We are happy to present you with the 2016 volume of the Polish Yearbook of International Law. We follow our usual division with respect to its content. The first and main section includes general articles on public and private international law (with one text on European Union law). This section starts with the article co-authored by Judge Peter Tomka, Jessica Howley and dr. Vincent-Joël Proulx, who analyze the approach taken by the International Court of Justice and its predecessor, the Permanent Court of International Justice, to questions of national law. In the second article prof. Malgosia Fitzmaurice and dr. Daniel Costelloe explore the legal principles that govern the interpretation of “secondary” instruments in international law (i.e. written documents adopted by a body empowered by a treaty to take action with respect to the treaty, but which are not themselves a treaty). Prof. Barbara Mikołajczyk investigates the ability of international instruments to limit ageism and protect older persons’ dignity, while dr. Marco Longobardo takes a closer look at the recent developments in the prosecution of international crimes committed in the Palestinian Territory (focusing mainly on the role of the International Criminal Court). In the fifth article, prof. Oleksandr Zadorozhnii critically examines the arguments offered by Russian legal scholars concerning the annexation of Crimea in 2014. Profs. Stefania Ninatti and Maurizio Arcari attempt to identify the key elements of the democratic principle, as described by the judges sitting in Luxembourg and Strasbourg, while dr. Aleksandra Kustra analyzes the process of the judicial Europeanization of the Polish Constitution. Dr. Elena Carpanelli dissects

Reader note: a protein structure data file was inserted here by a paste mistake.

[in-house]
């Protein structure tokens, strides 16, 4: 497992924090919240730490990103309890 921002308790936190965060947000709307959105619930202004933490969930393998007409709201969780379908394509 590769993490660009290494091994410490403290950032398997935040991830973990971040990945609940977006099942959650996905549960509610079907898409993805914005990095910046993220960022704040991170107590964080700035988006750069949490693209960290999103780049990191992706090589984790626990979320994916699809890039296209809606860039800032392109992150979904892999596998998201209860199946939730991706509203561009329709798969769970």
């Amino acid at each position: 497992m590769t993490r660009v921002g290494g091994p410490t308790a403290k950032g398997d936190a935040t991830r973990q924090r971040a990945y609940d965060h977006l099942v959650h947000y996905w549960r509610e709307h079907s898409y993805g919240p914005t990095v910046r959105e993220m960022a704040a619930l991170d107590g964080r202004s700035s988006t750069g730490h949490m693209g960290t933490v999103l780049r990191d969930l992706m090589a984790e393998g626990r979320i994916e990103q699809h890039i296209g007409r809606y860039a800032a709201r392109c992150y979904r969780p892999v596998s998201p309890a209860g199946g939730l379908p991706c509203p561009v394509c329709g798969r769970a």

the judgments of the European Court of Human Rights in Al-Nashiri v. Poland and Husayn (Abu Zubaydah) v. Poland, focusing on how the withholding of secret information may infringe on the right to the truth and the State’s duty to cooperate with the European Court of Human Rights.
The last three articles in this section are dedicated to private international law. The first contribution investigates whether, and to what extent, punitive damages judgments originating in the United States can be enforced against the assets of a defendant in a number of selected Member States of the EU (dr. Cedric Vanleenhove). The second contribution analyzes the autonomy of the parties to arbitration, and of the arbitration tribunals themselves, to determine the law applicable to their dispute (Michał König), while the last contribution examines a contemporary international arbitration process in commercial and investment cases, in particular assessing the interplay of common law and civil law elements in the taking of evidence (Konrad Czech).
This section is followed by our usual sections: Polish practice in international law (with a case commentary by Agata Kleczkowska), book reviews, and Polish bibliography in international and European law.